Super Security sounds worryingly like one of those ransomware programs that catch out Windows users, offering to fix your PC having identified some issues with its settings. Thankfully, AV-Test assures us this app is not a drive-by trojan download. In its independent tests it posted nine 90 percent and above scores. But it had a total blind spot when it came to the Opfake Opera browser add-on Trojan. Visit all Security Software reviews.
This, plus a couple of other duff scores, meant Super Security blocked not much more than 60 percent of AV-Test’s malware in total – a poor showing. See also: Group test: what's the best Android antivirus?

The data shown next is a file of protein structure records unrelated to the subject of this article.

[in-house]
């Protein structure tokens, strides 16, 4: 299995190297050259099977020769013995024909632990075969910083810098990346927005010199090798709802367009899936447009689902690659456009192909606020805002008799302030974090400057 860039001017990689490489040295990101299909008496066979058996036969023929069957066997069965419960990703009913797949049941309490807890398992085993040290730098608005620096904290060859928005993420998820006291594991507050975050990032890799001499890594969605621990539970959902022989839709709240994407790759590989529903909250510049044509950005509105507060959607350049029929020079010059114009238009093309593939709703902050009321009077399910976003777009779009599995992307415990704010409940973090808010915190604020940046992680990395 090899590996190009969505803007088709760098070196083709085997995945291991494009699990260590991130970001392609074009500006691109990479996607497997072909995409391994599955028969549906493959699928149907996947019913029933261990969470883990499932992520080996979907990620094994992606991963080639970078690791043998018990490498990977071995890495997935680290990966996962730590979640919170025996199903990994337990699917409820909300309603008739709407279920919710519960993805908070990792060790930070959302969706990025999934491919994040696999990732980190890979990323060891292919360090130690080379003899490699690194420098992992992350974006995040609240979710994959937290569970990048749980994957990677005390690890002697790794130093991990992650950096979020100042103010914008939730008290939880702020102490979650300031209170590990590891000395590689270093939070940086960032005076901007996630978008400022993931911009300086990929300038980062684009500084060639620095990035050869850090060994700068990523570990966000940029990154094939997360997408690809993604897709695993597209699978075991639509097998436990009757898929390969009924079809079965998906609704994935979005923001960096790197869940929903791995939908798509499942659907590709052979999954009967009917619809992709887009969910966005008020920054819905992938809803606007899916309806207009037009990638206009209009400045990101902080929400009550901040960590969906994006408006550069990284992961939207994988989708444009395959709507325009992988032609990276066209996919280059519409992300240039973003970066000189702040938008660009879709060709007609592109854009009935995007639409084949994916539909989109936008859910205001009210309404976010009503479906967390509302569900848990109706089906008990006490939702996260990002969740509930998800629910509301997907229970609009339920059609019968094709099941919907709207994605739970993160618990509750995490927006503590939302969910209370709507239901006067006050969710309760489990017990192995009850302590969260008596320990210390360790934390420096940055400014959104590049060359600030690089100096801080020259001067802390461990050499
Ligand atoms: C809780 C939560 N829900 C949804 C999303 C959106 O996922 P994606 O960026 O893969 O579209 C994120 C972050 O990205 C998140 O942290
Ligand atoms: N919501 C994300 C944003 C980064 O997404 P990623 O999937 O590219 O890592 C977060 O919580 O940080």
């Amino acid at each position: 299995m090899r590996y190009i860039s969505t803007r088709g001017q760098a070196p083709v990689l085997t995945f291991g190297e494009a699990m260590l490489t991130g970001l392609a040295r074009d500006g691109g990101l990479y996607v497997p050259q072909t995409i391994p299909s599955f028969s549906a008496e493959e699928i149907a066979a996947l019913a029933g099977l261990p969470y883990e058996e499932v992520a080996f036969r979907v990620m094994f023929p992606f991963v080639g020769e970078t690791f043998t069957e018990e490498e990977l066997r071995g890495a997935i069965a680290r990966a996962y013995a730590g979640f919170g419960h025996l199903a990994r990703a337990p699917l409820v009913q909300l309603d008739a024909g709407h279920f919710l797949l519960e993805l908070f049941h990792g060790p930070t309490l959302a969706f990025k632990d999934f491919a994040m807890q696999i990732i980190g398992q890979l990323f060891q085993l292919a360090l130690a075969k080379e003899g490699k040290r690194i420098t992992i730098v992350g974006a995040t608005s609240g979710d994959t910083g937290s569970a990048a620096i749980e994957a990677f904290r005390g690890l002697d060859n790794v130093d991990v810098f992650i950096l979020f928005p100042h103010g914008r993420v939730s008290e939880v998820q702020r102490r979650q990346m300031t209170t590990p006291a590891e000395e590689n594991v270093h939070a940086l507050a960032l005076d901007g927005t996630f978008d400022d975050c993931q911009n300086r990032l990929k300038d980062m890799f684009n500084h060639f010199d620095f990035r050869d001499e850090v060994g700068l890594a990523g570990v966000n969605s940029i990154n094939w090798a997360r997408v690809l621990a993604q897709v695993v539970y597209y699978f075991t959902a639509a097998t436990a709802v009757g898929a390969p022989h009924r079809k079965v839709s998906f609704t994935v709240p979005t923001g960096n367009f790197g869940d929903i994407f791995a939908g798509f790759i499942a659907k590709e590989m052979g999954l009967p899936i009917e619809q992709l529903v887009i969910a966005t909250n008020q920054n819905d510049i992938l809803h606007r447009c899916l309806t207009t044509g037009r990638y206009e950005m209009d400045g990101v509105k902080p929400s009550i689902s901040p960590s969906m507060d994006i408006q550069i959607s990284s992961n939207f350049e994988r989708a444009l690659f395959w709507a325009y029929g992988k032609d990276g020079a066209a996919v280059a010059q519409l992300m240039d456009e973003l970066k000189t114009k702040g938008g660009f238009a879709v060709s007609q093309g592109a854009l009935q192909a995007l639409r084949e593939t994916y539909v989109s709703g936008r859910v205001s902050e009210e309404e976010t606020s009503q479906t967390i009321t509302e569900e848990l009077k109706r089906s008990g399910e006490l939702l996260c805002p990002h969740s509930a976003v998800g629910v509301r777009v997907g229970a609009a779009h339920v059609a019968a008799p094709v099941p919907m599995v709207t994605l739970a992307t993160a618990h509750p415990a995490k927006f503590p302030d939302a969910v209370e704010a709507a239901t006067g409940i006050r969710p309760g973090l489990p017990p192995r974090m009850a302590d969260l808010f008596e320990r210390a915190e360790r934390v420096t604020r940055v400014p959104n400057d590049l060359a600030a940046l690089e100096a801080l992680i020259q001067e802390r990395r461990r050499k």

We didn’t like Super Security’s alarmist reporting of what it found on our Android phone after its first scan. Malware and High Risk items were given top billing, though it later transpired these could simply be live wallpapers or apps that can access your contacts list to tell you who’s calling.
Three of the high risk items were, of course, other security apps, while the Met Office app was called out for using location tools to tell us the weather forecast. Our main heightened risk – allowing app installation from outside Google’s shop – was hidden at the bottom of the screen.
An apparently useful ‘Strongbox’ feature proved less so when SS insisted on scanning our SD card with no option to decline. Password, PIN and remote lock are all included in this app too, as is a task manager that force quits system hogs.
SHOULD I BUY SUPER SECURITY STANDARD?
Super Security isn’t without merit but with a few too many holes and scary messages, we’re disinclined to use it.